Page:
The National Agromet Advisory Services, a joint initiatives by India Meteorological Department (IMD) and ministry of agriculture, in its latest area-specific report has suggested the farmers in eastern regions --- West Bengal and Odisha to continue land preparation and direct sowing of kharif rice with the available rainfall and continue sowing of maize, arhar and cotton in Bihar. It has recommended sowing of maize, pigeon pea, urad, moong, groundnut, soybean and sesame in Jharkhand..
If July rains are as per prediction of met department, the farmers should go in for direct transplanting of paddy to deal with around two weeks delay in monsoon rains, a senior official with agriculture ministry told FE.
For the farmers of Punjab, the advisory has suggested completion of transplanting of rice with irrigation as most parts of Punjab and Haryana have irrigation facilities.
Give first dose of nitrogen to counter the high temperature and to minimize the burning of cotton seedlings. Save the young fruit trees from high temperature by erecting thatches of rice straw. If rain is not sufficient, apply irrigation at regular basis and increase the frequency of irrigation at critical growth stages of crops, the advisory has noted.
For Vdiarbha farmers, the government advisory has said as mainly dry weather is expected in the next few days, irrigation should be applied to rice nursery, early sown kharif cotton, summer vegetables and orchards.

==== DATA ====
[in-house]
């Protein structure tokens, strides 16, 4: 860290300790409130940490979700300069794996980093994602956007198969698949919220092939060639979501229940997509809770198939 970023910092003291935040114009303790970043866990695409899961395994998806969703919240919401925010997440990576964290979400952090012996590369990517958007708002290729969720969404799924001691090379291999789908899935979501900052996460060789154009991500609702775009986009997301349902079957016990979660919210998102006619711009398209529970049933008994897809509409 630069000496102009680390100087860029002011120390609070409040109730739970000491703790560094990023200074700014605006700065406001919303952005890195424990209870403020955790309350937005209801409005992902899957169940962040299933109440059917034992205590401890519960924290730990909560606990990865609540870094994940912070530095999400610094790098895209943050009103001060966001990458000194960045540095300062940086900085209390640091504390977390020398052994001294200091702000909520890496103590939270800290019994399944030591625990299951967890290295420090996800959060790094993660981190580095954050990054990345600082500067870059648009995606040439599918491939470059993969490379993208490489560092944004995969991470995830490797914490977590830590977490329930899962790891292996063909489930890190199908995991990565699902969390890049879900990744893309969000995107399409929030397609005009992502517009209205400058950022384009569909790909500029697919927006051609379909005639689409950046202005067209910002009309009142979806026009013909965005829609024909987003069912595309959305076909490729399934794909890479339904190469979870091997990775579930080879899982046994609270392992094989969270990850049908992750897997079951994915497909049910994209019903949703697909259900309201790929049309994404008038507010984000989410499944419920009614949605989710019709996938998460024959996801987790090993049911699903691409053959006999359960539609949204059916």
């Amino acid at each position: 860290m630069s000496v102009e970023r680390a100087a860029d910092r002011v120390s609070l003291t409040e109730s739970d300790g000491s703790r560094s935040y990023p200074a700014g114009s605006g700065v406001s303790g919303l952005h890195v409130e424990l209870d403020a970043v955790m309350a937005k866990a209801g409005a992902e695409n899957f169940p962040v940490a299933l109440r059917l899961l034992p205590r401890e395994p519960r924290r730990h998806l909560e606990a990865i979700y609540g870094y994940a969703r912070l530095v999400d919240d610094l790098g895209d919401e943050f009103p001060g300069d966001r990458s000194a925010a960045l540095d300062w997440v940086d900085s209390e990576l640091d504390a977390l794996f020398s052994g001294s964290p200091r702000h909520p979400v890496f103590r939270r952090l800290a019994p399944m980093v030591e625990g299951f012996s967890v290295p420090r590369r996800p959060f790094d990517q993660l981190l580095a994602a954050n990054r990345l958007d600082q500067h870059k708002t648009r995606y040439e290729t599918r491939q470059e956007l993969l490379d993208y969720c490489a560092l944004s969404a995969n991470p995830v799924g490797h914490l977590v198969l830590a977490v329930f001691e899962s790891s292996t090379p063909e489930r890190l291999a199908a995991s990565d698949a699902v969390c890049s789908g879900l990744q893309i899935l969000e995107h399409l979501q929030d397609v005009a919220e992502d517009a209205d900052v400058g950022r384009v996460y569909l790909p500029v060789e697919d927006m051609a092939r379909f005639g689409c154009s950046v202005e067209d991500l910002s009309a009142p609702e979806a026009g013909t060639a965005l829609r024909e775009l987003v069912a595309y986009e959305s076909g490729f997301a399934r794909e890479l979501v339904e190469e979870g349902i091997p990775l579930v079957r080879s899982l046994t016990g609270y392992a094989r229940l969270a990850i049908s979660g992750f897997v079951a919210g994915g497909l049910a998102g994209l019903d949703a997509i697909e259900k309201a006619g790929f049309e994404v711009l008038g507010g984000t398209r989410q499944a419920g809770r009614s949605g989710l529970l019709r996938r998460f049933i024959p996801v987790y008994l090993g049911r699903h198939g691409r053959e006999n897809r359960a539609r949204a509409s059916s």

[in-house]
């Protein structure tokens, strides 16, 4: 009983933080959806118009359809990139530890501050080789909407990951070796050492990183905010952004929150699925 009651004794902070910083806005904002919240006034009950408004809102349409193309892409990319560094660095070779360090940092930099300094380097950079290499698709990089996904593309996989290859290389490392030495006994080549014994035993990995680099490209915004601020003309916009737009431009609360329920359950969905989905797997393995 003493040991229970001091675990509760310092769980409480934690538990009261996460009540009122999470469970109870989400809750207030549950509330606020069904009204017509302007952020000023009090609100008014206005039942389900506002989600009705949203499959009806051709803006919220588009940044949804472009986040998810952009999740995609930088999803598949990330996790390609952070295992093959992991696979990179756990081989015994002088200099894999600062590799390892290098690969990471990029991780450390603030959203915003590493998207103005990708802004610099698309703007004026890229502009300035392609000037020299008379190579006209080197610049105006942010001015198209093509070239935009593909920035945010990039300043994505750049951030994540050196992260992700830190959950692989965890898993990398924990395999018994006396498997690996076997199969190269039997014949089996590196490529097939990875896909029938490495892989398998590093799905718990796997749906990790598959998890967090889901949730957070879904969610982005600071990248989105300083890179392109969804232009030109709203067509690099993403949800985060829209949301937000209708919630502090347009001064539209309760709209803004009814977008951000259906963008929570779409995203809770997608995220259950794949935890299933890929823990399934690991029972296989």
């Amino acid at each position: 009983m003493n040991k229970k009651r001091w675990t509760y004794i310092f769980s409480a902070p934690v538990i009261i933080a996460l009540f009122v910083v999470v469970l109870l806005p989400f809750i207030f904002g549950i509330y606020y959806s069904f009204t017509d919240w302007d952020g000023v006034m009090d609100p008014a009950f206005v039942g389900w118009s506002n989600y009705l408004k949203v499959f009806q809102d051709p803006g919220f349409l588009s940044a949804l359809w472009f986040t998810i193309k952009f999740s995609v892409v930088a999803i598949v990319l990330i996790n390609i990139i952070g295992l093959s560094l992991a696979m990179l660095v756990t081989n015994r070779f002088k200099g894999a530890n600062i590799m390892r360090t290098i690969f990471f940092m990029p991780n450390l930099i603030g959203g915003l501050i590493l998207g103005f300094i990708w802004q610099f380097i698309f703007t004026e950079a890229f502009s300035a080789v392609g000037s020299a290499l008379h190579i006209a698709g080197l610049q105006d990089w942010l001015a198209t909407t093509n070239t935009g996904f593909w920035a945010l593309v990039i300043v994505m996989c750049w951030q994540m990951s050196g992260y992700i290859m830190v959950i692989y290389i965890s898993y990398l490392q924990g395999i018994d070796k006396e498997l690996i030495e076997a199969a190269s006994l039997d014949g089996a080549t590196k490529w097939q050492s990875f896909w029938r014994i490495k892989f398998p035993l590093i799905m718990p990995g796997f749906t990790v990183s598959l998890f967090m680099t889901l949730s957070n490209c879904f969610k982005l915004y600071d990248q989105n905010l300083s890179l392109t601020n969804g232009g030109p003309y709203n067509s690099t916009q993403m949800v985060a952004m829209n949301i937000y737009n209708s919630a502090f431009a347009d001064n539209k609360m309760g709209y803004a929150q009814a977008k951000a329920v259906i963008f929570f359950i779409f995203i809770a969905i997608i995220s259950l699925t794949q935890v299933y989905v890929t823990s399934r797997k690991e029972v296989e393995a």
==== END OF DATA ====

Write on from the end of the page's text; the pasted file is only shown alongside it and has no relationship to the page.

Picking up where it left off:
Complete preparatory tillage with the help of recent monsoon showers and keep the fields ready for sowing of kharif crops like cotton, soybean, red gram, jowar, green gram, sunflower, black gram, it noted.
For southern regions, the agriculture ministry has urged farmers to continue nursery sowing of kharif rice, maize, groundnut and red gram in Karnataka. Continue land preparation for nursery sowing and direct sowing of rice and planting of rain-fed sugarcane in the the north coastal zone of Andhra Pradesh, the ministry said.
Till Monday, the monsoon rains have been deficient by 43% of the Long Period Average (LPA), calculated on the basis of a 50-year average rainfall of 89 cm.
In June, only 10% of area has received 'normal' rainfall so far while 62% of area continue to be deficit in terms of rainfall received. The most worrying aspect is that a huge 28% of the country has received little or scanty rainfall since early June when the monsoon entered Kerala coast.
The IMD had forecast that monsoon rains this year would be 93% of the LPA, with a 33% probability of deficient monsoon rains and 70% chances of a recurrence of the El Nino effect, which had caused the worst drought in 37 years in 2009.